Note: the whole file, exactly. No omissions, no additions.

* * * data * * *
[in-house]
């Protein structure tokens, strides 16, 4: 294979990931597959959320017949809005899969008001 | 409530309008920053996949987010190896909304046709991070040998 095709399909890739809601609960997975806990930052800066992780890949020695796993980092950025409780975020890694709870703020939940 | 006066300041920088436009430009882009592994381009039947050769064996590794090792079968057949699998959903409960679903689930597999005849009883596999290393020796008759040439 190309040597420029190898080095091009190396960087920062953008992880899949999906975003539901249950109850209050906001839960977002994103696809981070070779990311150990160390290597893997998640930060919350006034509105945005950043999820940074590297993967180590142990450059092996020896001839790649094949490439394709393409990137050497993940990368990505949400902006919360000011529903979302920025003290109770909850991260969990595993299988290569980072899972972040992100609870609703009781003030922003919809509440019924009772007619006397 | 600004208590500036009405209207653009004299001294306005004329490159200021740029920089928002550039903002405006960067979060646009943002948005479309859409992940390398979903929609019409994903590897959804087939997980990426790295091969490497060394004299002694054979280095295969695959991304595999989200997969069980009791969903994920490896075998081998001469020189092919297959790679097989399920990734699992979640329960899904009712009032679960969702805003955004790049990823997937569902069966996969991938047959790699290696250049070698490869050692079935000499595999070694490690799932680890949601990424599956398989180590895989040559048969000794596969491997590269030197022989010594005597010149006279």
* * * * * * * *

[in-house]
């Protein structure tokens, strides 16, 4: 294979990931597959959320017949809005899969008001 | 409530309008920053996949987010190896909304046709991070040998 095709399909890739809601609960997975806990930052800066992780890949020695796993980092950025409780975020890694709870703020939940 | 006066300041920088436009430009882009592994381009039947050769064996590794090792079968057949699998959903409960679903689930597999005849009883596999290393020796008759040439 190309040597420029190898080095091009190396960087920062953008992880899949999906975003539901249950109850209050906001839960977002994103696809981070070779990311150990160390290597893997998640930060919350006034509105945005950043999820940074590297993967180590142990450059092996020896001839790649094949490439394709393409990137050497993940990368990505949400902006919360000011529903979302920025003290109770909850991260969990595993299988290569980072899972972040992100609870609703009781003030922003919809509440019924009772007619006397 | 600004208590500036009405209207653009004299001294306005004329490159200021740029920089928002550039903002405006960067979060646009943002948005479309859409992940390398979903929609019409994903590897959804087939997980990426790295091969490497060394004299002694054979280095295969695959991304595999989200997969069980009791969903994920490896075998081998001469020189092919297959790679097989399920990734699992979640329960899904009712009032679960969702805003955004790049990823997937569902069966996969991938047959790699290696250049070698490869050692079935000499595999070694490690799932680890949601990424599956398989180590895989040559048969000794596969491997590269030197022989010594005597010149006279």